If you experience problems downloading a file, check if you have the proper application to view it first. In case of further problems read the IDEAS help page. Note that these files are not on the IDEAS site. Please be patient as the files may be large.

File URL: http://web2.uconn.edu/economics/working/2013-08.pdf
File Function: Full text
Download Restriction: no

Paper provided by University of Connecticut, Department of Economics in its series Working papers with number 2013-08.

as
in new window

Length: 47 pages
Date of creation: Mar 2013
Date of revision:
Handle: RePEc:uct:uconnp:2013-08
Contact details of provider: Postal: University of Connecticut 365 Fairfield Way, Unit 1063 Storrs, CT 06269-1063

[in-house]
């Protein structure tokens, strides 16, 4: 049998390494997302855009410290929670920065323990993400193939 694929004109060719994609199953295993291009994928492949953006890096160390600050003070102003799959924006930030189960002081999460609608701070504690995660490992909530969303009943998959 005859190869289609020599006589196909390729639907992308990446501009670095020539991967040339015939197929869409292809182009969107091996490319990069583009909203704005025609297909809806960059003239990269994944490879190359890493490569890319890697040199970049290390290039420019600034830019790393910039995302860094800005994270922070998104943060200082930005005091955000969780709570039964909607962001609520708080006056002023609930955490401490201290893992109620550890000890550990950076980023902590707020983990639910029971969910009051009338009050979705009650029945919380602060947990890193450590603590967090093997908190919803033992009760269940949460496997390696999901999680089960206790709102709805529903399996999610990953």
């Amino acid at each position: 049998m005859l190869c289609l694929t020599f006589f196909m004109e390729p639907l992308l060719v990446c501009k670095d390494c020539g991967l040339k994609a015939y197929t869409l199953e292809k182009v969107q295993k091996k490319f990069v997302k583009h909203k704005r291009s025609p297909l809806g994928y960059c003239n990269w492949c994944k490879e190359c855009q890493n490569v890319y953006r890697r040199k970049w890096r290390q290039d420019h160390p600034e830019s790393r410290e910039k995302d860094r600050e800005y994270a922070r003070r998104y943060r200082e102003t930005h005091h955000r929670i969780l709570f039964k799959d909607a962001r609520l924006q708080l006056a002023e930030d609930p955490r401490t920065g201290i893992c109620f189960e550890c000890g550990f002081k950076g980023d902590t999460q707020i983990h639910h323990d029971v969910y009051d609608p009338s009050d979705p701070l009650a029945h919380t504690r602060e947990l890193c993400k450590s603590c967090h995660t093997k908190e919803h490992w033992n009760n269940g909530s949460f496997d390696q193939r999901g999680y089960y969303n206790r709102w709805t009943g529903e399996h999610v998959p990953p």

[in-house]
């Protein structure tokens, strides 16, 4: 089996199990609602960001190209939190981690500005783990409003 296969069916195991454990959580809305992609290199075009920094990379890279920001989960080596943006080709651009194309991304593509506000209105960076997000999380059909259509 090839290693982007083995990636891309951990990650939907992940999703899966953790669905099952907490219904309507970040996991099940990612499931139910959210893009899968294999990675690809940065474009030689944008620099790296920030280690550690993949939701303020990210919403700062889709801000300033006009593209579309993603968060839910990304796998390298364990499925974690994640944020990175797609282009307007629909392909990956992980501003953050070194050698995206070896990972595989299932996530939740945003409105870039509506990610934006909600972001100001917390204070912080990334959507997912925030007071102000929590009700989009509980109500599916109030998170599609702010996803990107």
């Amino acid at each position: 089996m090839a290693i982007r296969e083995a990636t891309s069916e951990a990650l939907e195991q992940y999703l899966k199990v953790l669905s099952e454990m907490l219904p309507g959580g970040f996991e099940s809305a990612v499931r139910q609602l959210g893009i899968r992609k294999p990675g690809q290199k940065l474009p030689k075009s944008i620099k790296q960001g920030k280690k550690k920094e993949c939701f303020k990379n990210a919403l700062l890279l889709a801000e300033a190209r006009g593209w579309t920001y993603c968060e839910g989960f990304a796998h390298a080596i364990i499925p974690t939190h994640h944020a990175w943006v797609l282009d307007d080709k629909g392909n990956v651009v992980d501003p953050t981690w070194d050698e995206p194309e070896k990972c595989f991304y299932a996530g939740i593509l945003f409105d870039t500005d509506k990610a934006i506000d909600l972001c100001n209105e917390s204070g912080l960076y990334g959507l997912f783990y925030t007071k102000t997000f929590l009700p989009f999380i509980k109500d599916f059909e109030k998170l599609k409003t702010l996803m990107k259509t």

Phone: (860) 486-4889
Fax: (860) 486-4463
Web page: http://www.econ.uconn.edu/

More information through EDIRC

References listed on IDEAS
Please report citation or reference errors to , or , if you are the registered author of the cited work, log in to your RePEc Author Service profile, click on "citations" and make appropriate adjustments.:

as in new window
  1. Kevin Lang & Michael Manove, 2006. "Education and Labor-Market Discrimination," Boston University - Department of Economics - Working Papers Series WP2006-008, Boston University - Department of Economics.
  2. Antonio Ciccone & Giovanni Peri, 2006. "Identifying Human-Capital Externalities: Theory with Applications," Review of Economic Studies, Oxford University Press, vol. 73(2), pages 381-412.
  3. Moulton, Brent R., 1986. "Random group effects and the precision of regression estimates," Journal of Econometrics, Elsevier, vol. 32(3), pages 385-397, August.